Recently, I caught up with former Sunderland and Scotland centre half Steven Caldwell.
Caldwell signed for Sunderland in 2004 from derby rivals Newcastle United for Mick McCarthy and left three years later under Roy Keane to Burnley. The Scottish centre half signed a pre-contract agreement in the January to join local rivals Sunderland from Newcastle after receiving limited game time there.
WAW: What were your inspirations to be a professional footballer?
SC: “Going to my first game was special, mine was Celtic v Motherwell in a Scottish League Cup semi at Hampden Park on a Wednesday night, floodlights on, and it was a great feeling. I knew from then what I wanted to do; also my dad played semi professional and I wanted to play football as a job.”
WAW: What was it like to play for Sunderland, being a former Newcastle player?
SC: “It was difficult, I didn’t play much there but when I heard Mick wanted to sign me and heard his plans I knew it was the right move. I was entirely focused at the club and understood the club and the passion in the area for football.”
WAW: What was it like to feature in a derby for Sunderland and what was different during the build up to one?
SC: “I was always looking forward to these games, it was always intense for derby games and I felt lucky to play in them. You had to try not to be too up for these games, you never needed explaining to you how much these games meant but you couldn’t get carried away.”
“It was no problem for me to play against Newcastle, I took defeat hard in these games especially. I lost at St James in the rain to that brilliant Quinny header and lost at home for Sunderland as well. We scored first and looked like we could go on and get something but we just fell apart, that was painful for us definitely. There was nowhere to hide in these games."
WAW: What was Mick McCarthy like as a coach?
SC: “Mick was tough, especially with me as he was tougher on centre backs. I have so much respect for him, he gave me a chance when I was still a young lad, he had respect for me as a player and I respected him as a coach. I’m so grateful of the opportunity he gave me to play a high standard of football.”
WAW: How did that promotion goal v Leicester feel?
SC: “Incredible! It was a great feeling when that hit the back of the net; it was a tense game and everyone was up for it. It was whether we could hold on, fortunately we did and we were promoted. The dressing room afterwards was unbelievable too!”
WAW: How was Roy Keane as a manager?
SC: “It was a strange relationship we all had with him. When he first arrived I already had a strain and was out for a few weeks, I played a few games then picked up another knock. In January, he told me that I wasn’t part of his plans; I was gutted, as I wanted to stay at Sunderland for a very long time. It was purely his decision, I hold nothing against him though, once a manager has made his mind up then you cannot do much about it, you just have to move on.”
WAW: You returned to the Stadium of Light with Burnley later that season and Sunderland were promoted that day, how did it feel?
SC: “It was strange, I’d been playing here only a few months ago as a home player. I mean nobody was stopping that wondergoal from Carlos Edwards, really superb. It was good to see Sunderland promoted but I wanted to be a part of that team.”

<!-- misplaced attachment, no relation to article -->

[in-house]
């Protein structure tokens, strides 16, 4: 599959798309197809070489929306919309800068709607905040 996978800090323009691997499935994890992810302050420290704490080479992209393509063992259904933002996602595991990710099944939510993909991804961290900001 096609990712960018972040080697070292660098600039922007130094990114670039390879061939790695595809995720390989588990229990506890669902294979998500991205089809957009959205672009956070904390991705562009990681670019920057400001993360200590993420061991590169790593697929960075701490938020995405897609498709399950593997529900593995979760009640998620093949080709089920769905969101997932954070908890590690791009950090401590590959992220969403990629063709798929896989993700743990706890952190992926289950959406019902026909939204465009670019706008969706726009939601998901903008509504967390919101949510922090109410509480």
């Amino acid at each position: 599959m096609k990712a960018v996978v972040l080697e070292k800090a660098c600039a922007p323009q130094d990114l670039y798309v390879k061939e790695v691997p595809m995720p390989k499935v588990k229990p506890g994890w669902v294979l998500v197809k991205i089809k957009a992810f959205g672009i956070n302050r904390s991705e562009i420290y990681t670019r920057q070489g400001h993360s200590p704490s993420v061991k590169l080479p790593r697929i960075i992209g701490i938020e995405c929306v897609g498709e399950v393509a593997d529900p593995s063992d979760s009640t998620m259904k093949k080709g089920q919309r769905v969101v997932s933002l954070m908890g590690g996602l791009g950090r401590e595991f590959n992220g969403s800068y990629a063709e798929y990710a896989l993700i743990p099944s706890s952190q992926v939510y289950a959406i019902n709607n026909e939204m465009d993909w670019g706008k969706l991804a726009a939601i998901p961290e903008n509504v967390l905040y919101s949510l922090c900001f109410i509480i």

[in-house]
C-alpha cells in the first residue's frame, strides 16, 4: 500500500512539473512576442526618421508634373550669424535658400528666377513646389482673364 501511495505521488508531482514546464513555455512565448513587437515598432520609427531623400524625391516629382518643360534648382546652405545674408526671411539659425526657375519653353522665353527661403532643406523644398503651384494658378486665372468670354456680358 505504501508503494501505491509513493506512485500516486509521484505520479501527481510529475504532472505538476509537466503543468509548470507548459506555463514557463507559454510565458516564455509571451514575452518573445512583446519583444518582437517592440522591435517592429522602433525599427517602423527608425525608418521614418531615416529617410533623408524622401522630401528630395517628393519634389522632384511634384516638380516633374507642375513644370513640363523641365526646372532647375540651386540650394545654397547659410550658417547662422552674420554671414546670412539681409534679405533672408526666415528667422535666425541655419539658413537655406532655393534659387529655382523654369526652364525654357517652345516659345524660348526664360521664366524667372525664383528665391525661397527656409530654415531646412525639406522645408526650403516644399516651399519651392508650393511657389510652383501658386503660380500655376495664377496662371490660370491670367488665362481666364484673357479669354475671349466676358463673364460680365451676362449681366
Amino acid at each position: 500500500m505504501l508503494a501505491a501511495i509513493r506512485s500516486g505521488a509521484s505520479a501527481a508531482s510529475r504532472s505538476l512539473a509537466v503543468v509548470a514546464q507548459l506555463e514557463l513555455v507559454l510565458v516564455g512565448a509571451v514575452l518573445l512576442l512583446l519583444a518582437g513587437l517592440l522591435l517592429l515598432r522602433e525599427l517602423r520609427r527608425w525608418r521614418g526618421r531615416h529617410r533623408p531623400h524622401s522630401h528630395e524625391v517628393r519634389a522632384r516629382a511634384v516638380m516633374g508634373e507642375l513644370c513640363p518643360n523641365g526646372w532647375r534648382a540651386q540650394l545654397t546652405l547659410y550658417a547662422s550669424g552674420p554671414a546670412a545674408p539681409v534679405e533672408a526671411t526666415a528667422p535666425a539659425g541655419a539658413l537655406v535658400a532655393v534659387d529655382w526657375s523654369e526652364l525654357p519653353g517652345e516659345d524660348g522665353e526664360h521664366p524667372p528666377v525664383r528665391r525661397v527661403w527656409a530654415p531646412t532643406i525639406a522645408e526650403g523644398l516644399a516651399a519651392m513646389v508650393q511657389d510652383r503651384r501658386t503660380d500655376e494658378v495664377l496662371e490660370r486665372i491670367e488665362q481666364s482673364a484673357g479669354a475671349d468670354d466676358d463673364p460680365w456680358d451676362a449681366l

WAW: You also worked with Kevin Ball for a short time as interim manager, do you think he’ll return or who will be the best candidate?
SC: “It’s hard to say really, I don’t know Kevin’s ambitions of being a manager; what I can say is that he’s a great guy. The last time I saw him was a few years ago in Toronto for a pre-season friendly. It’s difficult for me to judge, I’m out in Canada, working for Toronto FC. What I will say is that Simon Grayson should’ve been given more time at the club. Whoever Sunderland appoint next the board need to give him 100% backing, some money and the supporters are amazing so they’ll always back the manager.”
WAW: After playing in England, you went across to Canada on loan at Toronto FC before moving there permanently, how different is the MLS to the English game?
SC: “There’s more opportunity in the MLS, especially for younger players, your roster is your roster and you have to work with the players you’ve got. New York Red Bulls, Dallas and Toronto all have great youth academies and bring through some real talent.”
WAW: So what are you doing now?
SC: “I’m working for Toronto FC, I’m part of the Grassroots project there and help bring through youth players. I work with the community as a representative for the club as well as the Grassroots project. I’m also a pundit on TSN for Champions League and Europa League games, as well as a few Premier League games.”
WAW: Who turned out better: you or your brother (Gary)?
SC: “Haha! I’ll let the fans decide that one! Him if you’re talking about medals, he has 55 Scotland caps as well. I mean it was an honour to play alongside him at Wigan and for Scotland, we’re the first brothers to play for Scotland in the same team for over 60 years and there hasn’t been any since. It was honestly great to play alongside him.”
WAW: If you had to pick a starting 11 of Sunderland players whilst you were at the club, who would be in it?
SC: “The promotion team of 2004/05 season! That’d be my team – so Thomas Myhre in goal, me and Gary Breen at centre half, Stephen Wright at right back, George McCartney at left back, Whitehead and Carl Robinson in the centre with Julio and Liam Lawrence on the wings, Marcus Stewart and Sleeves (Stephen Elliott) up top.””
It was an absolute pleasure to talk to Steven about his career, such a nice bloke.